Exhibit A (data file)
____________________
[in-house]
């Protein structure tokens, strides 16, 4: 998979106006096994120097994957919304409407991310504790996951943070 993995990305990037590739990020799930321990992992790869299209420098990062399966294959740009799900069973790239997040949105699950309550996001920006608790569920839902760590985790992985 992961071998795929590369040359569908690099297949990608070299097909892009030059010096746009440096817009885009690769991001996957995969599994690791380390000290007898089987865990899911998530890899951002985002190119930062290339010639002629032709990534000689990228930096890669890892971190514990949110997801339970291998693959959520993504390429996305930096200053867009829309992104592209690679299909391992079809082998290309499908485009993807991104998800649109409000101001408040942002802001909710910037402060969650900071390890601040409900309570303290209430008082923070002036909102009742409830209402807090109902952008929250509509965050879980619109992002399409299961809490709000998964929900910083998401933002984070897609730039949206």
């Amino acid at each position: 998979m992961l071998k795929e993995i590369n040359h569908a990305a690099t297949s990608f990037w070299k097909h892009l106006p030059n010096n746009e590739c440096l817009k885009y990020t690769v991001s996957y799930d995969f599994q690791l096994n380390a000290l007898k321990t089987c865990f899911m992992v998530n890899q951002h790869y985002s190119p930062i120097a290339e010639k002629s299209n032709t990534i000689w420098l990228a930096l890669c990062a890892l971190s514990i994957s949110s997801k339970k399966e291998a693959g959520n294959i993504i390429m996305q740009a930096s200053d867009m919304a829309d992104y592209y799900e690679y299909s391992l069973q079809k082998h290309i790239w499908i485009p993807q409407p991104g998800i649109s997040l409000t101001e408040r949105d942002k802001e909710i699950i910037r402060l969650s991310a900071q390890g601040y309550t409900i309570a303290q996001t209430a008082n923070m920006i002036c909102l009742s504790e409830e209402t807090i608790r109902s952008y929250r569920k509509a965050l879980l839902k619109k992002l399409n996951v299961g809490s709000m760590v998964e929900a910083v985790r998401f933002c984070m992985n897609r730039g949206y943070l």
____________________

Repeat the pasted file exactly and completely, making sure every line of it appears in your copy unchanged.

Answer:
[in-house]
């Protein structure tokens, strides 16, 4: 998979106006096994120097994957919304409407991310504790996951943070 993995990305990037590739990020799930321990992992790869299209420098990062399966294959740009799900069973790239997040949105699950309550996001920006608790569920839902760590985790992985 992961071998795929590369040359569908690099297949990608070299097909892009030059010096746009440096817009885009690769991001996957995969599994690791380390000290007898089987865990899911998530890899951002985002190119930062290339010639002629032709990534000689990228930096890669890892971190514990949110997801339970291998693959959520993504390429996305930096200053867009829309992104592209690679299909391992079809082998290309499908485009993807991104998800649109409000101001408040942002802001909710910037402060969650900071390890601040409900309570303290209430008082923070002036909102009742409830209402807090109902952008929250509509965050879980619109992002399409299961809490709000998964929900910083998401933002984070897609730039949206």
């Amino acid at each position: 998979m992961l071998k795929e993995i590369n040359h569908a990305a690099t297949s990608f990037w070299k097909h892009l106006p030059n010096n746009e590739c440096l817009k885009y990020t690769v991001s996957y799930d995969f599994q690791l096994n380390a000290l007898k321990t089987c865990f899911m992992v998530n890899q951002h790869y985002s190119p930062i120097a290339e010639k002629s299209n032709t990534i000689w420098l990228a930096l890669c990062a890892l971190s514990i994957s949110s997801k339970k399966e291998a693959g959520n294959i993504i390429m996305q740009a930096s200053d867009m919304a829309d992104y592209y799900e690679y299909s391992l069973q079809k082998h290309i790239w499908i485009p993807q409407p991104g998800i649109s997040l409000t101001e408040r949105d942002k802001e909710i699950i910037r402060l969650s991310a900071q390890g601040y309550t409900i309570a303290q996001t209430a008082n923070m920006i002036c909102l009742s504790e409830e209402t807090i608790r109902s952008y929250r569920k509509a965050l879980l839902k619109k992002l399409n996951v299961g809490s709000m760590v998964e929900a910083v985790r998401f933002c984070m992985n897609r730039g949206y943070l």